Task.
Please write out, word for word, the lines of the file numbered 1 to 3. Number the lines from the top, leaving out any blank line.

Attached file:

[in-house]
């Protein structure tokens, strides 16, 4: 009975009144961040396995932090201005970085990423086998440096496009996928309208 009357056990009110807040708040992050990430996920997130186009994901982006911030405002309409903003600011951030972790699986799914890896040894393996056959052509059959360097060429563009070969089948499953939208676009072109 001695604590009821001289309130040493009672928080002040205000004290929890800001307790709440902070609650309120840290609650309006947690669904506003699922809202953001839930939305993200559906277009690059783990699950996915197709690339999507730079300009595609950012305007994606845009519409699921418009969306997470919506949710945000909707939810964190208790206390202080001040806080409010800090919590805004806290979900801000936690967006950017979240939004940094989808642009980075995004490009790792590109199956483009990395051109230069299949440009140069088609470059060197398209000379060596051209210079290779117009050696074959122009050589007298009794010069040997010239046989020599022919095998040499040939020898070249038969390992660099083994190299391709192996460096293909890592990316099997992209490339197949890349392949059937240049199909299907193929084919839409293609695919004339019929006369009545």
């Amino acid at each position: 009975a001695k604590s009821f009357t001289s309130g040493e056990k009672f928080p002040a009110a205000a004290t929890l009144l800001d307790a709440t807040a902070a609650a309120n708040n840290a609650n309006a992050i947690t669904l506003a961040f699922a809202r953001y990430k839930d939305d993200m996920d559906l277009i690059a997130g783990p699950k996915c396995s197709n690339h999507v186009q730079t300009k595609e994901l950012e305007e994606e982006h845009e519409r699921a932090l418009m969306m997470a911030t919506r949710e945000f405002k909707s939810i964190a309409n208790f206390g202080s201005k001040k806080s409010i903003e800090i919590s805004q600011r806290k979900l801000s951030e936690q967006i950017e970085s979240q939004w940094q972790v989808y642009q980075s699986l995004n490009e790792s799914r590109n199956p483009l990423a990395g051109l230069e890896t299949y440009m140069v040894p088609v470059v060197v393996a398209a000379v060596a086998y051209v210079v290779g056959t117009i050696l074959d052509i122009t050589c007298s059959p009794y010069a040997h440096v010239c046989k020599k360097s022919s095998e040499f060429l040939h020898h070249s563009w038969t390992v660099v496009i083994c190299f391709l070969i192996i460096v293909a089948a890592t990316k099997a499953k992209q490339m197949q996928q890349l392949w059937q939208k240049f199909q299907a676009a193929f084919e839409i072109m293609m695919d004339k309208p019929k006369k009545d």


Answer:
[in-house]
């Protein structure tokens, strides 16, 4: 009975009144961040396995932090201005970085990423086998440096496009996928309208 009357056990009110807040708040992050990430996920997130186009994901982006911030405002309409903003600011951030972790699986799914890896040894393996056959052509059959360097060429563009070969089948499953939208676009072109 001695604590009821001289309130040493009672928080002040205000004290929890800001307790709440902070609650309120840290609650309006947690669904506003699922809202953001839930939305993200559906277009690059783990699950996915197709690339999507730079300009595609950012305007994606845009519409699921418009969306997470919506949710945000909707939810964190208790206390202080001040806080409010800090919590805004806290979900801000936690967006950017979240939004940094989808642009980075995004490009790792590109199956483009990395051109230069299949440009140069088609470059060197398209000379060596051209210079290779117009050696074959122009050589007298009794010069040997010239046989020599022919095998040499040939020898070249038969390992660099083994190299391709192996460096293909890592990316099997992209490339197949890349392949059937240049199909299907193929084919839409293609695919004339019929006369009545």
């Amino acid at each position: 009975a001695k604590s009821f009357t001289s309130g040493e056990k009672f928080p002040a009110a205000a004290t929890l009144l800001d307790a709440t807040a902070a609650a309120n708040n840290a609650n309006a992050i947690t669904l506003a961040f699922a809202r953001y990430k839930d939305d993200m996920d559906l277009i690059a997130g783990p699950k996915c396995s197709n690339h999507v186009q730079t300009k595609e994901l950012e305007e994606e982006h845009e519409r699921a932090l418009m969306m997470a911030t919506r949710e945000f405002k909707s939810i964190a309409n208790f206390g202080s201005k001040k806080s409010i903003e800090i919590s805004q600011r806290k979900l801000s951030e936690q967006i950017e970085s979240q939004w940094q972790v989808y642009q980075s699986l995004n490009e790792s799914r590109n199956p483009l990423a990395g051109l230069e890896t299949y440009m140069v040894p088609v470059v060197v393996a398209a000379v060596a086998y051209v210079v290779g056959t117009i050696l074959d052509i122009t050589c007298s059959p009794y010069a040997h440096v010239c046989k020599k360097s022919s095998e040499f060429l040939h020898h070249s563009w038969t390992v660099v496009i083994c190299f391709l070969i192996i460096v293909a089948a890592t990316k099997a499953k992209q490339m197949q996928q890349l392949w059937q939208k240049f199909q299907a676009a193929f084919e839409i072109m293609m695919d004339k309208p019929k006369k009545d």